July 4, 2022 8:53 AM

Goldman Sachs estimates this overlooked niche will hit $3B by 2022

After generating $US1.1 billion in 2019, the booming eSports market is expected to hit US$3 billion by the year 2022, according to a research report by Goldman Sachs. Now so much more than a solitary pastime, video gaming is filling arenas and pulling enormous audience numbers. For investors who are still looking to jump into booming tech stocks, this could be the opportunity of the decade.

/ Published 2 years ago

eSports is a booming market, says Goldman Sachs
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Tech stocks have been stealing headlines lately. And with good reason. Only a year ago, Apple (NASDAQ: AAPL) was trading at half price. As was 2020 TSX30 winner Shopify (TSX: SHOP). And Tesla (NASDAQ: TSLA) was trading at a ridiculous 90% discount to its current price. But this is not the market that Goldman Sachs is predicting will almost treble in value by 2022.


And for the moment, it looks like sage investors in the booming tech stocks have been cashing out their profits and laughing their way to the bank. But once the current round of profit-taking and price corrections has played out, will there be any momentum left to push these stocks even higher? Maybe not.

So are there any worthwhile tech stocks left?

While the broad momentum in tech stocks might be petering out, that doesn’t mean it’s over. It just means you have to look a little harder. Fortunately, research by Goldman Sachs has helped identify a booming tech niche that you can invest in right now.

Last year, this niche was worth a total of US$1.1 billion globally and, if Goldman Sachs is correct, it is going to (almost) triple in value by 2022, hitting up to US$3 billion in combined revenue. So what is it?

eSports. Don’t know what that is? You’re not alone.

What are eSports?

For many years, video gaming has been an unsociable activity. Long hours alone, staring at a screen, often playing late into the night in near total solitude. Occasionally, a group of gamers might have met up on the weekend for a LAN Party. That is, to connect their computers over a local network to compete against each other. But that was about it.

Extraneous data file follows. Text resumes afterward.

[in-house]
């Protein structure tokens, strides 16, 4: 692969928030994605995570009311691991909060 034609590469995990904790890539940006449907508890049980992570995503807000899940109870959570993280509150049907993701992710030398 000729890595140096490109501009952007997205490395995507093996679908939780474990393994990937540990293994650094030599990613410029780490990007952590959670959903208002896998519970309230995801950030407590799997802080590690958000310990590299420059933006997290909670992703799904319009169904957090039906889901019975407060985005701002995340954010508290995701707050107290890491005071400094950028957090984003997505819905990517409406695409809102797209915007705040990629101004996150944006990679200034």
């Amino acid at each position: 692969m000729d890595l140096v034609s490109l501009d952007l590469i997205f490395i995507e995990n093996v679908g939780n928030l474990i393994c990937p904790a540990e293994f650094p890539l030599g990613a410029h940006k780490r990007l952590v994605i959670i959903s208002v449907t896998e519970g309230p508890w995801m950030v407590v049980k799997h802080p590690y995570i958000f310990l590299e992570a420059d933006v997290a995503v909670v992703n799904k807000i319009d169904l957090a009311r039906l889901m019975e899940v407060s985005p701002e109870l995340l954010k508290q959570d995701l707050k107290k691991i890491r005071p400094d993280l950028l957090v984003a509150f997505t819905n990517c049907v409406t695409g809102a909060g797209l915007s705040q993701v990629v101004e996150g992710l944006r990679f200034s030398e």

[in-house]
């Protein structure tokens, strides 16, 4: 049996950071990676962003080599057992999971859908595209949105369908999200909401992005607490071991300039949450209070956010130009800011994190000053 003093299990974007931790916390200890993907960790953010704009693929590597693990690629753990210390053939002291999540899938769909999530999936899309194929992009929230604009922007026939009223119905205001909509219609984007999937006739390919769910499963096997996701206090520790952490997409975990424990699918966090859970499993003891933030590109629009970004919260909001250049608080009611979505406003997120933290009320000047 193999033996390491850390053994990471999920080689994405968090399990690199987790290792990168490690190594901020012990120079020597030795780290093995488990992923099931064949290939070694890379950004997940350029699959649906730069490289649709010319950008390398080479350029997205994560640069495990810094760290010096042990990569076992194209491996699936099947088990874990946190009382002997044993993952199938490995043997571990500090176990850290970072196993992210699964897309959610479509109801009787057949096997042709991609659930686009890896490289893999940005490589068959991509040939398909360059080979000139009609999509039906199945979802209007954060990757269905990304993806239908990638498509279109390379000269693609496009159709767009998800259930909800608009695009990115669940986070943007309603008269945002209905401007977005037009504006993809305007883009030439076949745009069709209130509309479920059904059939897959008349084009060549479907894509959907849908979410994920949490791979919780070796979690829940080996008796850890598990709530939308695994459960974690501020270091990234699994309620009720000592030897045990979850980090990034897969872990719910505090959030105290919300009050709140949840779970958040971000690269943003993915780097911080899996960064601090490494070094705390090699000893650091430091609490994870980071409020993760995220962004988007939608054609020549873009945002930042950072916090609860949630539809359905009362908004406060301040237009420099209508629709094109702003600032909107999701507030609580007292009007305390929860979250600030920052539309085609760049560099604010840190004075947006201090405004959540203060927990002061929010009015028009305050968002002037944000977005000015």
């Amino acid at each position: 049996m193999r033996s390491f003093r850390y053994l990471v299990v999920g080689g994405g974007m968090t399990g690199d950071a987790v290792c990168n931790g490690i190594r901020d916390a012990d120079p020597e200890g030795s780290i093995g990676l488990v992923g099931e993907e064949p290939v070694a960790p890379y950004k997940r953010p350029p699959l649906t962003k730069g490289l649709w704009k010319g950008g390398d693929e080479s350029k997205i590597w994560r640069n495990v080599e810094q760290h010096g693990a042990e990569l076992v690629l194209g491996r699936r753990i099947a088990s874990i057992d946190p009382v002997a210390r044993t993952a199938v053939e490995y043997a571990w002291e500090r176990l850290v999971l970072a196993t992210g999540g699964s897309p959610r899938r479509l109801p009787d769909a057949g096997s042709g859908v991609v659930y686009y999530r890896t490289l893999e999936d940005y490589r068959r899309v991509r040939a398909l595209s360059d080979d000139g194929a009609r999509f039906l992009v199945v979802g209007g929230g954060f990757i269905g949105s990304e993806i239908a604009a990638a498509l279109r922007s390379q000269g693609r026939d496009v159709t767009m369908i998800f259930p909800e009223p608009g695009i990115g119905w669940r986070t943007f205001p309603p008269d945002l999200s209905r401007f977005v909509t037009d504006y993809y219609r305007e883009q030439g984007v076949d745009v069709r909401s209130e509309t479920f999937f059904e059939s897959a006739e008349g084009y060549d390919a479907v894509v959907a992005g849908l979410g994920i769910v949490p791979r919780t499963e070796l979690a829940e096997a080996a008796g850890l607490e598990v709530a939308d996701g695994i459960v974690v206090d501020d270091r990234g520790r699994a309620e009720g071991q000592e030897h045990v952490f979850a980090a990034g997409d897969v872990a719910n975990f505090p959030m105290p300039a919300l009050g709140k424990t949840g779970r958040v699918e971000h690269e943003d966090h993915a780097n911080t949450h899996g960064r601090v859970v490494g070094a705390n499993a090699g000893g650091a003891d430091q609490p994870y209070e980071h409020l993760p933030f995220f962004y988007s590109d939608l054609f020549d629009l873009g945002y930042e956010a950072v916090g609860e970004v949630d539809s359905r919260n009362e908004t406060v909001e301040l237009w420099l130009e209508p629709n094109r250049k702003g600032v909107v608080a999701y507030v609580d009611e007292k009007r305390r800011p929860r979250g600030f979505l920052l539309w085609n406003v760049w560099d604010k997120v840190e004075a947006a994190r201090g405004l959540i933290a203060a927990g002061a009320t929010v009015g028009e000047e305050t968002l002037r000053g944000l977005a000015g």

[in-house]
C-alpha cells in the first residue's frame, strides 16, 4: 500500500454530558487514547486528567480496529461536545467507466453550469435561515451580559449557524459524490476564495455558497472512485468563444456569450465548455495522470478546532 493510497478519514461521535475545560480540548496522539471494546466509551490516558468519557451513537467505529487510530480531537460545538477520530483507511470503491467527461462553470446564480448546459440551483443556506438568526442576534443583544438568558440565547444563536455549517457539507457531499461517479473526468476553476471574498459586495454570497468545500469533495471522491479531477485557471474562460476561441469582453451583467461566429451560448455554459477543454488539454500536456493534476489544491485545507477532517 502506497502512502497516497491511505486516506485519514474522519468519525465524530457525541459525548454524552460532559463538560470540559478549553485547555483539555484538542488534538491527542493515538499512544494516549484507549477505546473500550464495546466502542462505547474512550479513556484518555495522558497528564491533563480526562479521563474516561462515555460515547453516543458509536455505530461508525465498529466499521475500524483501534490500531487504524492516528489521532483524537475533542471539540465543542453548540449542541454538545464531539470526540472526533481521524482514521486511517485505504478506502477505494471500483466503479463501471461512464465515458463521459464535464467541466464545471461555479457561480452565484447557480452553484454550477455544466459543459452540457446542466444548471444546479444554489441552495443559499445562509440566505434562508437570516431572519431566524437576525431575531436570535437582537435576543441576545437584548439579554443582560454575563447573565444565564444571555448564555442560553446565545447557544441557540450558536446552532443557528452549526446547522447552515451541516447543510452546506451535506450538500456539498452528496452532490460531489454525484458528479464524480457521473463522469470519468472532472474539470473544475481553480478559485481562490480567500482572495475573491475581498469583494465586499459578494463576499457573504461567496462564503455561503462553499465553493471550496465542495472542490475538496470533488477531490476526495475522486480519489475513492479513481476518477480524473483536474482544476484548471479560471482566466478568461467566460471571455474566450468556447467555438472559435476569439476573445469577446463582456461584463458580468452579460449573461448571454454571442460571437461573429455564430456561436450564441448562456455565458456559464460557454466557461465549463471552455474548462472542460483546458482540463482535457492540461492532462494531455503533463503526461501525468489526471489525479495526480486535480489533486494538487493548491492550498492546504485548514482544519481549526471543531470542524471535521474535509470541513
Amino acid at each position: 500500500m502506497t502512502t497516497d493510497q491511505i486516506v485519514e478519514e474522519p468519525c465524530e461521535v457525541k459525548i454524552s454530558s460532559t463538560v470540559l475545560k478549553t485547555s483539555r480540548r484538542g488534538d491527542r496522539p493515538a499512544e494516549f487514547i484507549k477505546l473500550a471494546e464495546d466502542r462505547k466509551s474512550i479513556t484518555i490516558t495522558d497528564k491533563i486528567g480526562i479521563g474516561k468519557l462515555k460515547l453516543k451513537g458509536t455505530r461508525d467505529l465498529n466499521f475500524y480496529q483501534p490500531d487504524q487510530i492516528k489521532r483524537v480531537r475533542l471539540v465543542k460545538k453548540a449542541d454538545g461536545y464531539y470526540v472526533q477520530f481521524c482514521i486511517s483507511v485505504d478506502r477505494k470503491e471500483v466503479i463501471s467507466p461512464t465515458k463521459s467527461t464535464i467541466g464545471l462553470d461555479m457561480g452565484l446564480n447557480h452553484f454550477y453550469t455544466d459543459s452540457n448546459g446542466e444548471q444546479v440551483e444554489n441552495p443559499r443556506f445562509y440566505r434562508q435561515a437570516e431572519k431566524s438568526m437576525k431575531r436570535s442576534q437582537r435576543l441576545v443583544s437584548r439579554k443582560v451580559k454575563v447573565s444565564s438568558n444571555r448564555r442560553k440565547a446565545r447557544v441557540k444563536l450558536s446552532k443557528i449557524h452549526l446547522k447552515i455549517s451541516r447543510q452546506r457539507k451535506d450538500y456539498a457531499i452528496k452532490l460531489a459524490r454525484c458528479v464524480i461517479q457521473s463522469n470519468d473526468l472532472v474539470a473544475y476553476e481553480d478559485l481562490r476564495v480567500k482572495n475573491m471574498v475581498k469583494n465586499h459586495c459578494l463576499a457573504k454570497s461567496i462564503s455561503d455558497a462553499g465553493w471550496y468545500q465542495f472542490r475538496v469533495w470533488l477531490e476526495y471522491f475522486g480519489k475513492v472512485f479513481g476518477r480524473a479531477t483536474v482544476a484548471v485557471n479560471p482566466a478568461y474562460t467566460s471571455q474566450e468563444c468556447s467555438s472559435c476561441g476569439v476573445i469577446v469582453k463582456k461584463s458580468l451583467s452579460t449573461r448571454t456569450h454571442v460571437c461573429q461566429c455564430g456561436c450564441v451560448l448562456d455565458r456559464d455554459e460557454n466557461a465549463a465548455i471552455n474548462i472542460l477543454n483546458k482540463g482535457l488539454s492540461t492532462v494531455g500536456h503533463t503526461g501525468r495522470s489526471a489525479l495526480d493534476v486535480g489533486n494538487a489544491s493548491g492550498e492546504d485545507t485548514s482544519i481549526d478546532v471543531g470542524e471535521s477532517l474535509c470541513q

The predecessor to eSports: an old-school LAN Party (Image by Phillip Stewart via Flikr)

But slowly slowly over the years, video gaming has emerged from the basements and bedrooms it cohabitated with the world’s teenagers. The growth of the internet brought streaming to the masses and an audience for gamers.

From that moment on, it was inevitable that the LAN parties of yesteryear would evolve into spectator events. If people were watching one gamer stream, why not watch a bunch of them compete?

Thus we have the creation of eSports.

So who’s watching eSports and where?

For the most part, eSports attracts a younger audience. According to the same Goldman Sachs report that makes the US$3 billion call, it’s mostly under thirty-fives who are watching it. They’re also mostly watching it on YouTube and Twitch, where it is estimated they’re generating greater audience numbers than HBO, Netflix, and ESPN… combined!

But the sport has also moved into arenas. And big ones, too!

eSports is filling massive arenas (Image by Sam Churchill via Flikr)

Why’s it worth so much money?

Aside from the minor differences in physicality, eSports are just another sport. That means that, so long as there are enthusiastic spectators, there’s a lot of money to be made.

Broadcast rights, ticket sales, merchandise, sponsorship deals, etc. The list of monetization opportunities is almost endless.

And let’s not forget that the viewers are mostly millennials, a generation known for its loose spending habits.

Who’s investing in eSports, and can I invest in it now?

Investment in eSports is going crazy right now. Those in the know are snapping up teams and building new ones in a mad scramble to get in on the ground floor. David Beckham has thrown his weight behind his eSports team Guild, soon to go public in an IPO in London. And many venture capital firms are jumping in as well, with Bluestar Capital Investments even backing a nascent unknown French startup called Formation that they see huge potential in.

But for the investor of more humble retail origins, there are already some opportunities available on the Canadian exchanges. Amongst them, Enthusiast Gaming Holdings Inc. (TSX: EGLX), who happens to be the team behind Canada’s biggest video games expo. Or for something a little more early stage, there are some startup options over on the Canadian Securities Exchange, like ePlay Digital Inc. (CSE: EPY) and New Wave Holdings Corp (CSE: SPOR).

(Featured image by Lucy Liz via Pexels)

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